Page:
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German-born architect Toby Witte designs and builds modern houses for a living in Charlotte, so when it came time to be the architect of his own home, he simultaneously had all the tools he needed — and his work cut out for him.
“Since it was a house for myself and my family, the hardest part was to get my own design fervor in check,” he told CharlotteFive. “We had to meet our budget, make sure we get it all in — and so the trick was to behave.”
- Witte and his wife have three teen daughters, ages 17, 15 and 13.
- The family home in Concord is just 1,710 square feet, so Witte created a layout designed around maximum efficiency for both private and communal spaces.
- It has four bedrooms and two bathrooms.
- Trees and windows: Witte wanted to save as many trees as possible, and the home is designed with windows everywhere. This gives the home a treehouse feel, offering a contrast between the home’s modern design and its natural surroundings. Green becomes the theme throughout, thanks to the tree leaves.
The home’s ultimate test: Quarantine
When COVID-19 arrived and all five members of the family were working and attending school from home, the house was given its ultimate test: Could they all live together comfortably still, even now? The answer was a resounding yes, Witte told CharlotteFive recently. In fact, he said that for many homeowners, the pandemic actually highlighted what does — and doesn’t — work in home design.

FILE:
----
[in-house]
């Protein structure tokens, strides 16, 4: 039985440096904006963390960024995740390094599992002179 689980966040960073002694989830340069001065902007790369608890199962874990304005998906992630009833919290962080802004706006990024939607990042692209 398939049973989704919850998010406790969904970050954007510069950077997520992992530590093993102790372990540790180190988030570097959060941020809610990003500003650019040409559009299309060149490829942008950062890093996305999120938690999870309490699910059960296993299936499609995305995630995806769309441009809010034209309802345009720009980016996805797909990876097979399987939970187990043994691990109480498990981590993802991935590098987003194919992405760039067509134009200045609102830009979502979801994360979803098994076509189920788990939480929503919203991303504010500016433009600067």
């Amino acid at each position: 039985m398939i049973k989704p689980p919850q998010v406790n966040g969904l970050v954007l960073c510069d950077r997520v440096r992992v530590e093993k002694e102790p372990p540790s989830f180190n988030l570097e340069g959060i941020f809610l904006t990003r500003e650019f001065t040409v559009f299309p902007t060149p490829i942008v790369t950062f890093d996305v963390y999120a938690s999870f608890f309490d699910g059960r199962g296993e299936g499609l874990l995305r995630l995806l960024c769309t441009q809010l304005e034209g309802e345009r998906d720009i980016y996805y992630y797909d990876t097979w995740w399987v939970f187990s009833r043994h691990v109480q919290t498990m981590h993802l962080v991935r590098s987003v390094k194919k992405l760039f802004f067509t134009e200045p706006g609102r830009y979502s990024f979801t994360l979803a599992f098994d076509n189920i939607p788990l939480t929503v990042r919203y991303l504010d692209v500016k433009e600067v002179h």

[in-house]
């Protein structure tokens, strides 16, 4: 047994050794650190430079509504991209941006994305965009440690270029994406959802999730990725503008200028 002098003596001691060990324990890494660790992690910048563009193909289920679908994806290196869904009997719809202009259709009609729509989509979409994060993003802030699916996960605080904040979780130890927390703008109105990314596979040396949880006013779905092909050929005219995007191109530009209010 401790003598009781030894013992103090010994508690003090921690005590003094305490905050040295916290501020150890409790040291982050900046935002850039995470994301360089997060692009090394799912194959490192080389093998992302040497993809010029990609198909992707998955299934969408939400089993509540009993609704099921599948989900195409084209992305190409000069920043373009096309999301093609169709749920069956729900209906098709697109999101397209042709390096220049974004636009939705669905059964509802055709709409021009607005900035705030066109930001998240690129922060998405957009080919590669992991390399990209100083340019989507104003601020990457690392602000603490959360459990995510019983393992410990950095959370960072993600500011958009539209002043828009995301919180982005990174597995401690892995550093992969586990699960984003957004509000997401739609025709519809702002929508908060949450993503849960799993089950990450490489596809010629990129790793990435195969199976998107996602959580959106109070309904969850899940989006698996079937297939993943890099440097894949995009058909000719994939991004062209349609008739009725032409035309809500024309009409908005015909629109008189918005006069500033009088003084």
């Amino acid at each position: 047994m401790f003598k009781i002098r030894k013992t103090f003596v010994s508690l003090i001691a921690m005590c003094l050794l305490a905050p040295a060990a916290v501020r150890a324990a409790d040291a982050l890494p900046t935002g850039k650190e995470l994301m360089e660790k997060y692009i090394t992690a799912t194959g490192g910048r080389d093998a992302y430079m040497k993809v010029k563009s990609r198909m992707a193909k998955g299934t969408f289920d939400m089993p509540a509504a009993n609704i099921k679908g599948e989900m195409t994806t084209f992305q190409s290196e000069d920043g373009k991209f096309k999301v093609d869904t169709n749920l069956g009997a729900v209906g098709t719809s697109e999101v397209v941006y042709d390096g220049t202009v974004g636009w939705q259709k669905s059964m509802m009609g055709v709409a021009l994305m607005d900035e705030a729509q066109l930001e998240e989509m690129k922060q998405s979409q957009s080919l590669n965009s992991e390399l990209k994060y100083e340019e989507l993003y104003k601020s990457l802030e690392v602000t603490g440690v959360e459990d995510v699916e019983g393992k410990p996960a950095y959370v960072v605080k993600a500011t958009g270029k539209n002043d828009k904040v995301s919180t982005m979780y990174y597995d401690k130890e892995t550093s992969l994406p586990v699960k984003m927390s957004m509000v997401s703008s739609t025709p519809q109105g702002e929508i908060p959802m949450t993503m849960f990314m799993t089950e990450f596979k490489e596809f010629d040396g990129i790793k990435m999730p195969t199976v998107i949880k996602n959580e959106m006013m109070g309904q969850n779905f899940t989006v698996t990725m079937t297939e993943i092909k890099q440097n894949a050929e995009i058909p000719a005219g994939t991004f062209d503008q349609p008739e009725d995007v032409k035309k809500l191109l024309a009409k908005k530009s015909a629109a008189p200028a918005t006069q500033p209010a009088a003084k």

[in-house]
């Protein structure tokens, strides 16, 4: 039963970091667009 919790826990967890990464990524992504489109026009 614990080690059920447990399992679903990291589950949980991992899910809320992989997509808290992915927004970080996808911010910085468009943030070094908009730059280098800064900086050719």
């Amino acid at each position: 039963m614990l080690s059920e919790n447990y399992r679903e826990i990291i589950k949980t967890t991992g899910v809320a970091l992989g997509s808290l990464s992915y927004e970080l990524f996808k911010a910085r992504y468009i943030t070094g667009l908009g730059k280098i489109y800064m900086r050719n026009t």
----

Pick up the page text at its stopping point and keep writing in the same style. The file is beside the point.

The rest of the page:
“We have been actually stuck in here during the quarantine, during the pandemic, for a whole year. It’s a small house, 1,700 square feet, and yet it never felt like we were on top of each other. I noticed a lot of people are redesigning their homes, adding on, doing renovations because, precisely, their homes aren’t working.
“I really do think that homes here in Charlotte are just not made to be lived in. The nice sort of realization we had is that our house is actually working. The quarantine, the living at home, being cooped up in here actually brought to the forefront that it’s working as a living environment quite well.”
Some fun facts about the home:
- The house is designed around a brick wall, which begins outside and runs through the home. All of the spaces pinwheel around it.
- Unique storage solutions and built-ins can be found everywhere. In hallways, staircases and nooks, you’ll find easy-to access drawers, shoe storage, ceiling-high wardrobes and kitchen storage with custom built-in compost, spice drawers and more.
German-inspired: “I’m originally from Germany, and I’m sure I brought some ideas and concepts from there: modern ideas about living, space-saving ideas, all the good stuff.”
Here’s a look around:
I’m a sucker for organization, so of course my favorite part of the home tour was getting to see all the creative storage solutions. From nooks for coats and board games to seating areas tucked into a corner beside a tree-framed window (perfect for rainy day reading), I could see how 1,700 square feet could be plenty. As you check out the individual spaces, we’ll point out some of our favorites.